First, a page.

Get your class thinking about how they can create a frozen skyscraper from ice cubes.
States of matter
You will need:
Lots of ice cubes.
Sometimes you have to solve a problem on the spot. Explain that today the class will need to make tallest icy skyscraper they can using just ice cubes. Discuss what pupils think they might learn from doing this.
Run the activity
1. Explain that today the class will need to make the tallest icy skyscraper they can using just ice cubes.
2. After 20 minutes (if they last that long!), swap towers with another group. Continue working but this time on their tower. How can they improve it?
3. After 10 more minutes, survey the final towers. What have they learned from swapping projects?
Ice is slippery and not a great material for building! This activity offers a really fun way to demonstrate changes of state.
Water can exist in three states: solid (ice), liquid (water) and gas (steam). By changing the state of water (i.e. applying or removing heat) you change its properties. Imagine trying to construct a tower out of liquid water or steam!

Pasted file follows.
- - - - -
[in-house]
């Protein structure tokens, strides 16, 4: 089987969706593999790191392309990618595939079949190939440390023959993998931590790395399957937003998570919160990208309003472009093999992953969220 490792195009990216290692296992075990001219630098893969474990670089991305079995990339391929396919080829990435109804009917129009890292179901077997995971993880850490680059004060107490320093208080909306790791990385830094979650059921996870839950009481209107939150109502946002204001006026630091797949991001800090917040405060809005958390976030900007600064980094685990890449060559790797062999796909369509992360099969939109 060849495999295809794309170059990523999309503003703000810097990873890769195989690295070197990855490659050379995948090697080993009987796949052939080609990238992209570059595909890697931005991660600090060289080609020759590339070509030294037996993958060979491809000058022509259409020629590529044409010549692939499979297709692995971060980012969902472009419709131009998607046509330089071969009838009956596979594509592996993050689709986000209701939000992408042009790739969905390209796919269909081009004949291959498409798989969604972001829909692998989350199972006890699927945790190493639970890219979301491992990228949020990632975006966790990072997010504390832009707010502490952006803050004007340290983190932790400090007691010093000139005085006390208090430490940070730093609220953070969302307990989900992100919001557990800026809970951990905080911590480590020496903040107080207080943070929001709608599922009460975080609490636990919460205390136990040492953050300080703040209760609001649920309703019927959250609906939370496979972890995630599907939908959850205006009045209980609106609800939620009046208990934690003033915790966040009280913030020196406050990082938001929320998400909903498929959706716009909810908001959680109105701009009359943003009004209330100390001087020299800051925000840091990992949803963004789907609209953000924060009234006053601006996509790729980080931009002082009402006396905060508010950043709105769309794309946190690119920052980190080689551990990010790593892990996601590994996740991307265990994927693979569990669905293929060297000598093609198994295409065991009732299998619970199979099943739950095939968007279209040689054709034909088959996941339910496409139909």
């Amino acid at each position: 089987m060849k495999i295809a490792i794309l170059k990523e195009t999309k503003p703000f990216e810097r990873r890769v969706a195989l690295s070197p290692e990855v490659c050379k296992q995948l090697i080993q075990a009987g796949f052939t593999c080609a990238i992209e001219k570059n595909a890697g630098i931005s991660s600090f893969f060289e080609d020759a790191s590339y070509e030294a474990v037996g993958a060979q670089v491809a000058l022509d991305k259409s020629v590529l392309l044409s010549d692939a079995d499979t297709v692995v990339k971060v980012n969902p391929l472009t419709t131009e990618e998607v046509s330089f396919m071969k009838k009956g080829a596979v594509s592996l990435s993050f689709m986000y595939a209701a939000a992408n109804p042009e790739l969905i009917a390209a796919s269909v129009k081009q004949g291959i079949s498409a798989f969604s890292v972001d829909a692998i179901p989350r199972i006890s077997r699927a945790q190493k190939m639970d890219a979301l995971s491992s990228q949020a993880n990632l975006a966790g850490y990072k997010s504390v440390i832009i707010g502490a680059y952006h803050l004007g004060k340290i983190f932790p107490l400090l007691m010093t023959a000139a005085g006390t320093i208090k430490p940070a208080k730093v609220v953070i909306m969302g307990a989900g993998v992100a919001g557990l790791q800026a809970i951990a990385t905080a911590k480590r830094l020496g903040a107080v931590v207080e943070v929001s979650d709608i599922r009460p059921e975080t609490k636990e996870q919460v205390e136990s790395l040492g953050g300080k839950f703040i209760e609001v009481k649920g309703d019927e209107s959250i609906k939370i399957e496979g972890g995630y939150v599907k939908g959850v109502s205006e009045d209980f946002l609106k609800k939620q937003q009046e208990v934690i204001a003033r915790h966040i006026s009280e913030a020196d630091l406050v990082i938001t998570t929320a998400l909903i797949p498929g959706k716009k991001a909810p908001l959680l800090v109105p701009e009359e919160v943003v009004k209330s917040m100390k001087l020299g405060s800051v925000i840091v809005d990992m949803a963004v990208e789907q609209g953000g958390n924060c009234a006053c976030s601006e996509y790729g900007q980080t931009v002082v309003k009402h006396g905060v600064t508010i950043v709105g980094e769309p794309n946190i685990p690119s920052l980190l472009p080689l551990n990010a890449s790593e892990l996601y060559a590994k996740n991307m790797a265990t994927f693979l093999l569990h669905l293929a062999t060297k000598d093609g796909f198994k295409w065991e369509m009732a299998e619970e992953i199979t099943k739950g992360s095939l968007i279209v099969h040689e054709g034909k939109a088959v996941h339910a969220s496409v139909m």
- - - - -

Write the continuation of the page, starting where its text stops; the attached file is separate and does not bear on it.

As the class are building their towers they will notice the ice beginning to melt. The ice melts as it absorbs energy from the surrounding environment.
We recommend you check your health and safety guidance before starting this activity. It's wise to minimise handling of the ice cubes or use gloves to avoid ice burns.
Take it further
How would different sized or shaped blocks of ice change this investigation? Challenge your class to find out! Think more deeply about water and ice with the question What if water didn’t freeze?
Think about other practical uses for blocks of ice – igloos for example. What size and shape of blocks are used in this example? How are the conditions different for people who use ice as building blocks for real?
Try this fun investigation to see if your class can stop an ice lolly (or an ice cube) from melting.